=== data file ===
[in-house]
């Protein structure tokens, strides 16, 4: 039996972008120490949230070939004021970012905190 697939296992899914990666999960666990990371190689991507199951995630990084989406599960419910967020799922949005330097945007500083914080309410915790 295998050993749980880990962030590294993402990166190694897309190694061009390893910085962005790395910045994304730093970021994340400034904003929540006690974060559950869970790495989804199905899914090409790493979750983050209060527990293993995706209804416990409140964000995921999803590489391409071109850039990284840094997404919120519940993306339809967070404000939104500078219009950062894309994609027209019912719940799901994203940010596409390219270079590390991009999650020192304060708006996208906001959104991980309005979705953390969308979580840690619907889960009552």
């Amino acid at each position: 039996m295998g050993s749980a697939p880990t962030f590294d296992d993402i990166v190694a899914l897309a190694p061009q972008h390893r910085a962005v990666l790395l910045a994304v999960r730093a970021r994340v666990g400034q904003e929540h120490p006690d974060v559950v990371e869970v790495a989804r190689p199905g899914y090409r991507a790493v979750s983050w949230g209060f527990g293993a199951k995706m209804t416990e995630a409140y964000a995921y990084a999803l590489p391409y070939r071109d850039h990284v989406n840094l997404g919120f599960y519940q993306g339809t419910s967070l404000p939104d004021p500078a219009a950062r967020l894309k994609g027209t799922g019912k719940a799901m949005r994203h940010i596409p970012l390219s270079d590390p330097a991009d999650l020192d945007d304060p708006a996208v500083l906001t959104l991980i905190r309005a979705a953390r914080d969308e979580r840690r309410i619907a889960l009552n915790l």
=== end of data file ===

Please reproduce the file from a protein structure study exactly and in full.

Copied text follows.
[in-house]
């Protein structure tokens, strides 16, 4: 039996972008120490949230070939004021970012905190 697939296992899914990666999960666990990371190689991507199951995630990084989406599960419910967020799922949005330097945007500083914080309410915790 295998050993749980880990962030590294993402990166190694897309190694061009390893910085962005790395910045994304730093970021994340400034904003929540006690974060559950869970790495989804199905899914090409790493979750983050209060527990293993995706209804416990409140964000995921999803590489391409071109850039990284840094997404919120519940993306339809967070404000939104500078219009950062894309994609027209019912719940799901994203940010596409390219270079590390991009999650020192304060708006996208906001959104991980309005979705953390969308979580840690619907889960009552």
């Amino acid at each position: 039996m295998g050993s749980a697939p880990t962030f590294d296992d993402i990166v190694a899914l897309a190694p061009q972008h390893r910085a962005v990666l790395l910045a994304v999960r730093a970021r994340v666990g400034q904003e929540h120490p006690d974060v559950v990371e869970v790495a989804r190689p199905g899914y090409r991507a790493v979750s983050w949230g209060f527990g293993a199951k995706m209804t416990e995630a409140y964000a995921y990084a999803l590489p391409y070939r071109d850039h990284v989406n840094l997404g919120f599960y519940q993306g339809t419910s967070l404000p939104d004021p500078a219009a950062r967020l894309k994609g027209t799922g019912k719940a799901m949005r994203h940010i596409p970012l390219s270079d590390p330097a991009d999650l020192d945007d304060p708006a996208v500083l906001t959104l991980i905190r309005a979705a953390r914080d969308e979580r840690r309410i619907a889960l009552n915790l």